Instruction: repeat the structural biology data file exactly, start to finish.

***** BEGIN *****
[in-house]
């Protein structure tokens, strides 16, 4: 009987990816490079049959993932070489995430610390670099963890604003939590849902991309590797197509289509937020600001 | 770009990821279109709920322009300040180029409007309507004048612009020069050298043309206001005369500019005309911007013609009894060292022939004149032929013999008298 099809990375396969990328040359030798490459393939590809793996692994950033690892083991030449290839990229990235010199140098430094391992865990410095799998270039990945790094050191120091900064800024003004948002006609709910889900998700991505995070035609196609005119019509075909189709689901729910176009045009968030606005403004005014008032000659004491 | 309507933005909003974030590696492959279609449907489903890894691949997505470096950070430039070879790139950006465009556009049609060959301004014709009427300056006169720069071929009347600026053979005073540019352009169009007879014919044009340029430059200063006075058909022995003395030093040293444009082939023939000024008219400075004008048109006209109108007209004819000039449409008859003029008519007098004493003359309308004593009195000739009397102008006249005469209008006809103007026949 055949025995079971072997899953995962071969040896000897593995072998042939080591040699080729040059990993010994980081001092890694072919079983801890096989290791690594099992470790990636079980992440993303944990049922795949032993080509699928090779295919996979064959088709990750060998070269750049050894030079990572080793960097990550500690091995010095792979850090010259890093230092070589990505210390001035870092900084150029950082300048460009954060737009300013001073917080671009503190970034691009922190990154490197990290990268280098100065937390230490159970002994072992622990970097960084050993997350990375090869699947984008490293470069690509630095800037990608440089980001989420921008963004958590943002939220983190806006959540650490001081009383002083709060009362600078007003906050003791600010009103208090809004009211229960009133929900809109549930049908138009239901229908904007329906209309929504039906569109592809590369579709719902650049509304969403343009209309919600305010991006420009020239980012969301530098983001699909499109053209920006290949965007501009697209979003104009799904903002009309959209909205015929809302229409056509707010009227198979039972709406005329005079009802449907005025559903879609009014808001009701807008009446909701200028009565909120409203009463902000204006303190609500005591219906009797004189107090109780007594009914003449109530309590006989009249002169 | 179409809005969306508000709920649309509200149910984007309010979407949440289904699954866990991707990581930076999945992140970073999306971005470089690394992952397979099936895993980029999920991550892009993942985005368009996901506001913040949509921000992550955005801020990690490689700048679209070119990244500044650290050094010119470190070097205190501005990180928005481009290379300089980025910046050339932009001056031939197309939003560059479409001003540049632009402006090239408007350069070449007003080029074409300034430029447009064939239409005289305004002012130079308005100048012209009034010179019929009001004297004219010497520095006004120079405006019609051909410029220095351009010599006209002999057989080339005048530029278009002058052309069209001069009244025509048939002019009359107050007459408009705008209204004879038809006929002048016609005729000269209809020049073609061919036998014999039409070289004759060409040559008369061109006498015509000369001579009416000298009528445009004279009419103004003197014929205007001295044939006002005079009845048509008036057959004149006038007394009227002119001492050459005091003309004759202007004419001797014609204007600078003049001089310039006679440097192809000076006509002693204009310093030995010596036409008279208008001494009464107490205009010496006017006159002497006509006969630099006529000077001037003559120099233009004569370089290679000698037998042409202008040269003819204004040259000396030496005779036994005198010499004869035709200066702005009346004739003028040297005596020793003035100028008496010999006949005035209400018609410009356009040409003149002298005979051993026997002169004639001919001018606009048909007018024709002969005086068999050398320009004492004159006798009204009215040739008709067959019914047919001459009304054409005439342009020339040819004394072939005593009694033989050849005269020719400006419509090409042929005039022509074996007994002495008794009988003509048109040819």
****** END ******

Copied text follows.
[in-house]
């Protein structure tokens, strides 16, 4: 009987990816490079049959993932070489995430610390670099963890604003939590849902991309590797197509289509937020600001 | 770009990821279109709920322009300040180029409007309507004048612009020069050298043309206001005369500019005309911007013609009894060292022939004149032929013999008298 099809990375396969990328040359030798490459393939590809793996692994950033690892083991030449290839990229990235010199140098430094391992865990410095799998270039990945790094050191120091900064800024003004948002006609709910889900998700991505995070035609196609005119019509075909189709689901729910176009045009968030606005403004005014008032000659004491 | 309507933005909003974030590696492959279609449907489903890894691949997505470096950070430039070879790139950006465009556009049609060959301004014709009427300056006169720069071929009347600026053979005073540019352009169009007879014919044009340029430059200063006075058909022995003395030093040293444009082939023939000024008219400075004008048109006209109108007209004819000039449409008859003029008519007098004493003359309308004593009195000739009397102008006249005469209008006809103007026949 055949025995079971072997899953995962071969040896000897593995072998042939080591040699080729040059990993010994980081001092890694072919079983801890096989290791690594099992470790990636079980992440993303944990049922795949032993080509699928090779295919996979064959088709990750060998070269750049050894030079990572080793960097990550500690091995010095792979850090010259890093230092070589990505210390001035870092900084150029950082300048460009954060737009300013001073917080671009503190970034691009922190990154490197990290990268280098100065937390230490159970002994072992622990970097960084050993997350990375090869699947984008490293470069690509630095800037990608440089980001989420921008963004958590943002939220983190806006959540650490001081009383002083709060009362600078007003906050003791600010009103208090809004009211229960009133929900809109549930049908138009239901229908904007329906209309929504039906569109592809590369579709719902650049509304969403343009209309919600305010991006420009020239980012969301530098983001699909499109053209920006290949965007501009697209979003104009799904903002009309959209909205015929809302229409056509707010009227198979039972709406005329005079009802449907005025559903879609009014808001009701807008009446909701200028009565909120409203009463902000204006303190609500005591219906009797004189107090109780007594009914003449109530309590006989009249002169 | 179409809005969306508000709920649309509200149910984007309010979407949440289904699954866990991707990581930076999945992140970073999306971005470089690394992952397979099936895993980029999920991550892009993942985005368009996901506001913040949509921000992550955005801020990690490689700048679209070119990244500044650290050094010119470190070097205190501005990180928005481009290379300089980025910046050339932009001056031939197309939003560059479409001003540049632009402006090239408007350069070449007003080029074409300034430029447009064939239409005289305004002012130079308005100048012209009034010179019929009001004297004219010497520095006004120079405006019609051909410029220095351009010599006209002999057989080339005048530029278009002058052309069209001069009244025509048939002019009359107050007459408009705008209204004879038809006929002048016609005729000269209809020049073609061919036998014999039409070289004759060409040559008369061109006498015509000369001579009416000298009528445009004279009419103004003197014929205007001295044939006002005079009845048509008036057959004149006038007394009227002119001492050459005091003309004759202007004419001797014609204007600078003049001089310039006679440097192809000076006509002693204009310093030995010596036409008279208008001494009464107490205009010496006017006159002497006509006969630099006529000077001037003559120099233009004569370089290679000698037998042409202008040269003819204004040259000396030496005779036994005198010499004869035709200066702005009346004739003028040297005596020793003035100028008496010999006949005035209400018609410009356009040409003149002298005979051993026997002169004639001919001018606009048909007018024709002969005086068999050398320009004492004159006798009204009215040739008709067959019914047919001459009304054409005439342009020339040819004394072939005593009694033989050849005269020719400006419509090409042929005039022509074996007994002495008794009988003509048109040819």